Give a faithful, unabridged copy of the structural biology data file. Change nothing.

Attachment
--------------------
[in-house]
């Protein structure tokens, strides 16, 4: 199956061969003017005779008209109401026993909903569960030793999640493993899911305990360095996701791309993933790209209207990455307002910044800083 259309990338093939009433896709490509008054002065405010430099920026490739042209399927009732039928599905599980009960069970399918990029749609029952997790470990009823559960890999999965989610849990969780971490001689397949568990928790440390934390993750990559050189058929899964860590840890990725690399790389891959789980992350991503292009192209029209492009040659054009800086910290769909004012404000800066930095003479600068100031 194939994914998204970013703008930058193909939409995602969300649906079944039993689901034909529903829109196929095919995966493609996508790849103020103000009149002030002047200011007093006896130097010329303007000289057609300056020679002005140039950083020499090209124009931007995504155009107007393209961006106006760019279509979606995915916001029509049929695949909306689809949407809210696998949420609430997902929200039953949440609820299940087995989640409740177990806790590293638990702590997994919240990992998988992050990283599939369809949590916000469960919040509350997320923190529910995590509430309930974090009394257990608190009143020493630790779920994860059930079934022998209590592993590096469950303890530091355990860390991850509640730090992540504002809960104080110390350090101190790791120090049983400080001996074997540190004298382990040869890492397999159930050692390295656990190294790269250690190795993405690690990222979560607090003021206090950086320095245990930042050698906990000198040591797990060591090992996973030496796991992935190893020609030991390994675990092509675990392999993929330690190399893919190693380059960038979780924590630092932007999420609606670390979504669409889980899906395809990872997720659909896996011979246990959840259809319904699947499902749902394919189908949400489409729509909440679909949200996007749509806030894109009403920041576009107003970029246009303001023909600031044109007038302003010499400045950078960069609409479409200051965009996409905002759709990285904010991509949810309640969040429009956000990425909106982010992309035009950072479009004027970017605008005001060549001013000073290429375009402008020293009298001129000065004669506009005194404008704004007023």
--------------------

[in-house]
């Protein structure tokens, strides 16, 4: 199956061969003017005779008209109401026993909903569960030793999640493993899911305990360095996701791309993933790209209207990455307002910044800083 259309990338093939009433896709490509008054002065405010430099920026490739042209399927009732039928599905599980009960069970399918990029749609029952997790470990009823559960890999999965989610849990969780971490001689397949568990928790440390934390993750990559050189058929899964860590840890990725690399790389891959789980992350991503292009192209029209492009040659054009800086910290769909004012404000800066930095003479600068100031 194939994914998204970013703008930058193909939409995602969300649906079944039993689901034909529903829109196929095919995966493609996508790849103020103000009149002030002047200011007093006896130097010329303007000289057609300056020679002005140039950083020499090209124009931007995504155009107007393209961006106006760019279509979606995915916001029509049929695949909306689809949407809210696998949420609430997902929200039953949440609820299940087995989640409740177990806790590293638990702590997994919240990992998988992050990283599939369809949590916000469960919040509350997320923190529910995590509430309930974090009394257990608190009143020493630790779920994860059930079934022998209590592993590096469950303890530091355990860390991850509640730090992540504002809960104080110390350090101190790791120090049983400080001996074997540190004298382990040869890492397999159930050692390295656990190294790269250690190795993405690690990222979560607090003021206090950086320095245990930042050698906990000198040591797990060591090992996973030496796991992935190893020609030991390994675990092509675990392999993929330690190399893919190693380059960038979780924590630092932007999420609606670390979504669409889980899906395809990872997720659909896996011979246990959840259809319904699947499902749902394919189908949400489409729509909440679909949200996007749509806030894109009403920041576009107003970029246009303001023909600031044109007038302003010499400045950078960069609409479409200051965009996409905002759709990285904010991509949810309640969040429009956000990425909106982010992309035009950072479009004027970017605008005001060549001013000073290429375009402008020293009298001129000065004669506009005194404008704004007023």